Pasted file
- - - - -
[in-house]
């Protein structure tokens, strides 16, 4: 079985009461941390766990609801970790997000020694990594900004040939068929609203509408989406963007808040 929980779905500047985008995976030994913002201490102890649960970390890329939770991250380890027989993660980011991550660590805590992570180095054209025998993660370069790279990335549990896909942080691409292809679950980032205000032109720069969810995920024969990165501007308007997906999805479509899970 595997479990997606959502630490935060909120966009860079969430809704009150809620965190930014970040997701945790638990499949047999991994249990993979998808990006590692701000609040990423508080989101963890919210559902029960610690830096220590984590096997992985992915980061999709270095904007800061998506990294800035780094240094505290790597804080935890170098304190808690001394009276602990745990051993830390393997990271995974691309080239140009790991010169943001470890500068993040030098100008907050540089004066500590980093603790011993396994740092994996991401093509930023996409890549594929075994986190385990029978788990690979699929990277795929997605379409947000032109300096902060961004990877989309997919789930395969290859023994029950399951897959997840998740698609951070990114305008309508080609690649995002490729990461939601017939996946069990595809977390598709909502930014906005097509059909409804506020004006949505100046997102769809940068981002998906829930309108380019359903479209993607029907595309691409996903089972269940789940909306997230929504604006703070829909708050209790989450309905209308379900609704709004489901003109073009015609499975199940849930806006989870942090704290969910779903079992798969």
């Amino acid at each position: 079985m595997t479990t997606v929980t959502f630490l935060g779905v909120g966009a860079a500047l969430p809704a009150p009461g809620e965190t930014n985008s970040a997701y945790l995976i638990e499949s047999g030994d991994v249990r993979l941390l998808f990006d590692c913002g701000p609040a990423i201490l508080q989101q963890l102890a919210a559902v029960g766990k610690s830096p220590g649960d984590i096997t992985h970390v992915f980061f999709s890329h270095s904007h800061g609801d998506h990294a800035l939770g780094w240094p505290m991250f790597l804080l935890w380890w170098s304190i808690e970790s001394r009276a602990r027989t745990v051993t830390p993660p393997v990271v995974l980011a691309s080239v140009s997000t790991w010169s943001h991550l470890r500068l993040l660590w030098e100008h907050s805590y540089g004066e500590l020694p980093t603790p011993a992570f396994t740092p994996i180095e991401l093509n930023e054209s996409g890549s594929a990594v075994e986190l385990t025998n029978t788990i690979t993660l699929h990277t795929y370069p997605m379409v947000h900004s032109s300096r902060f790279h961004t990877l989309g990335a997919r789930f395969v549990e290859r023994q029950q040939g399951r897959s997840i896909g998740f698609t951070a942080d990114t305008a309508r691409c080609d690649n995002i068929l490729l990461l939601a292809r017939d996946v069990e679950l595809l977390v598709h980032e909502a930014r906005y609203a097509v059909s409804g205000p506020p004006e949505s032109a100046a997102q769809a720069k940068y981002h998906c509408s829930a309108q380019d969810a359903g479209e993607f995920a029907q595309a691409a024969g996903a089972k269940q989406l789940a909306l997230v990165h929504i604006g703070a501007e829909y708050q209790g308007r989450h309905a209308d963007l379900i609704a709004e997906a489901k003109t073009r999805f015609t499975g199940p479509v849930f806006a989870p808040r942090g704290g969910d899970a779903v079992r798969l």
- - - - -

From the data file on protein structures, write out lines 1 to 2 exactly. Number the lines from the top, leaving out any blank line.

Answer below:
[in-house]
């Protein structure tokens, strides 16, 4: 079985009461941390766990609801970790997000020694990594900004040939068929609203509408989406963007808040 929980779905500047985008995976030994913002201490102890649960970390890329939770991250380890027989993660980011991550660590805590992570180095054209025998993660370069790279990335549990896909942080691409292809679950980032205000032109720069969810995920024969990165501007308007997906999805479509899970 595997479990997606959502630490935060909120966009860079969430809704009150809620965190930014970040997701945790638990499949047999991994249990993979998808990006590692701000609040990423508080989101963890919210559902029960610690830096220590984590096997992985992915980061999709270095904007800061998506990294800035780094240094505290790597804080935890170098304190808690001394009276602990745990051993830390393997990271995974691309080239140009790991010169943001470890500068993040030098100008907050540089004066500590980093603790011993396994740092994996991401093509930023996409890549594929075994986190385990029978788990690979699929990277795929997605379409947000032109300096902060961004990877989309997919789930395969290859023994029950399951897959997840998740698609951070990114305008309508080609690649995002490729990461939601017939996946069990595809977390598709909502930014906005097509059909409804506020004006949505100046997102769809940068981002998906829930309108380019359903479209993607029907595309691409996903089972269940789940909306997230929504604006703070829909708050209790989450309905209308379900609704709004489901003109073009015609499975199940849930806006989870942090704290969910779903079992798969």